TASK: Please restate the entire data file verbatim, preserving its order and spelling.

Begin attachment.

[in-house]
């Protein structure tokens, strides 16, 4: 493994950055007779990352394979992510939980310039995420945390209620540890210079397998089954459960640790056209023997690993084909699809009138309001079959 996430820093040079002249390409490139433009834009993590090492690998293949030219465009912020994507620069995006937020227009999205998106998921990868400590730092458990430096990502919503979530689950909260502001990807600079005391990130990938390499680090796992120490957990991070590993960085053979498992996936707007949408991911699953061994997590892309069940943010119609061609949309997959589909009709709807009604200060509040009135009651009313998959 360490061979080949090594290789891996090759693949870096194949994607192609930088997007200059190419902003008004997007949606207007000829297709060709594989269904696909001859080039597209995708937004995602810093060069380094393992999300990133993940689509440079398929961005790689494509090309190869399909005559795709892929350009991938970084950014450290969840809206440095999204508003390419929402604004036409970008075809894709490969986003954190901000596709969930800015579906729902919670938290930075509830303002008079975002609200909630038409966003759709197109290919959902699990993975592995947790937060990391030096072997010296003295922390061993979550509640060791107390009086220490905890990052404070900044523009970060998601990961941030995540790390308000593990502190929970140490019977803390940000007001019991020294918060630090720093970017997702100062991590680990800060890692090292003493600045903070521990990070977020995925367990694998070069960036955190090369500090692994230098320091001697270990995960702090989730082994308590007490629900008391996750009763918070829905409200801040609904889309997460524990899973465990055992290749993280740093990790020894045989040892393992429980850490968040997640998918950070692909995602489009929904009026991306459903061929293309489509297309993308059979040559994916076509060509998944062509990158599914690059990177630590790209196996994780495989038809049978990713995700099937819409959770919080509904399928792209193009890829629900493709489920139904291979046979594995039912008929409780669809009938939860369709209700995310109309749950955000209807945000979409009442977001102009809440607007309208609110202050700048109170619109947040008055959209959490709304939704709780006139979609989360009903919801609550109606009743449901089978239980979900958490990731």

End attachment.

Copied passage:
[in-house]
């Protein structure tokens, strides 16, 4: 493994950055007779990352394979992510939980310039995420945390209620540890210079397998089954459960640790056209023997690993084909699809009138309001079959 996430820093040079002249390409490139433009834009993590090492690998293949030219465009912020994507620069995006937020227009999205998106998921990868400590730092458990430096990502919503979530689950909260502001990807600079005391990130990938390499680090796992120490957990991070590993960085053979498992996936707007949408991911699953061994997590892309069940943010119609061609949309997959589909009709709807009604200060509040009135009651009313998959 360490061979080949090594290789891996090759693949870096194949994607192609930088997007200059190419902003008004997007949606207007000829297709060709594989269904696909001859080039597209995708937004995602810093060069380094393992999300990133993940689509440079398929961005790689494509090309190869399909005559795709892929350009991938970084950014450290969840809206440095999204508003390419929402604004036409970008075809894709490969986003954190901000596709969930800015579906729902919670938290930075509830303002008079975002609200909630038409966003759709197109290919959902699990993975592995947790937060990391030096072997010296003295922390061993979550509640060791107390009086220490905890990052404070900044523009970060998601990961941030995540790390308000593990502190929970140490019977803390940000007001019991020294918060630090720093970017997702100062991590680990800060890692090292003493600045903070521990990070977020995925367990694998070069960036955190090369500090692994230098320091001697270990995960702090989730082994308590007490629900008391996750009763918070829905409200801040609904889309997460524990899973465990055992290749993280740093990790020894045989040892393992429980850490968040997640998918950070692909995602489009929904009026991306459903061929293309489509297309993308059979040559994916076509060509998944062509990158599914690059990177630590790209196996994780495989038809049978990713995700099937819409959770919080509904399928792209193009890829629900493709489920139904291979046979594995039912008929409780669809009938939860369709209700995310109309749950955000209807945000979409009442977001102009809440607007309208609110202050700048109170619109947040008055959209959490709304939704709780006139979609989360009903919801609550109606009743449901089978239980979900958490990731």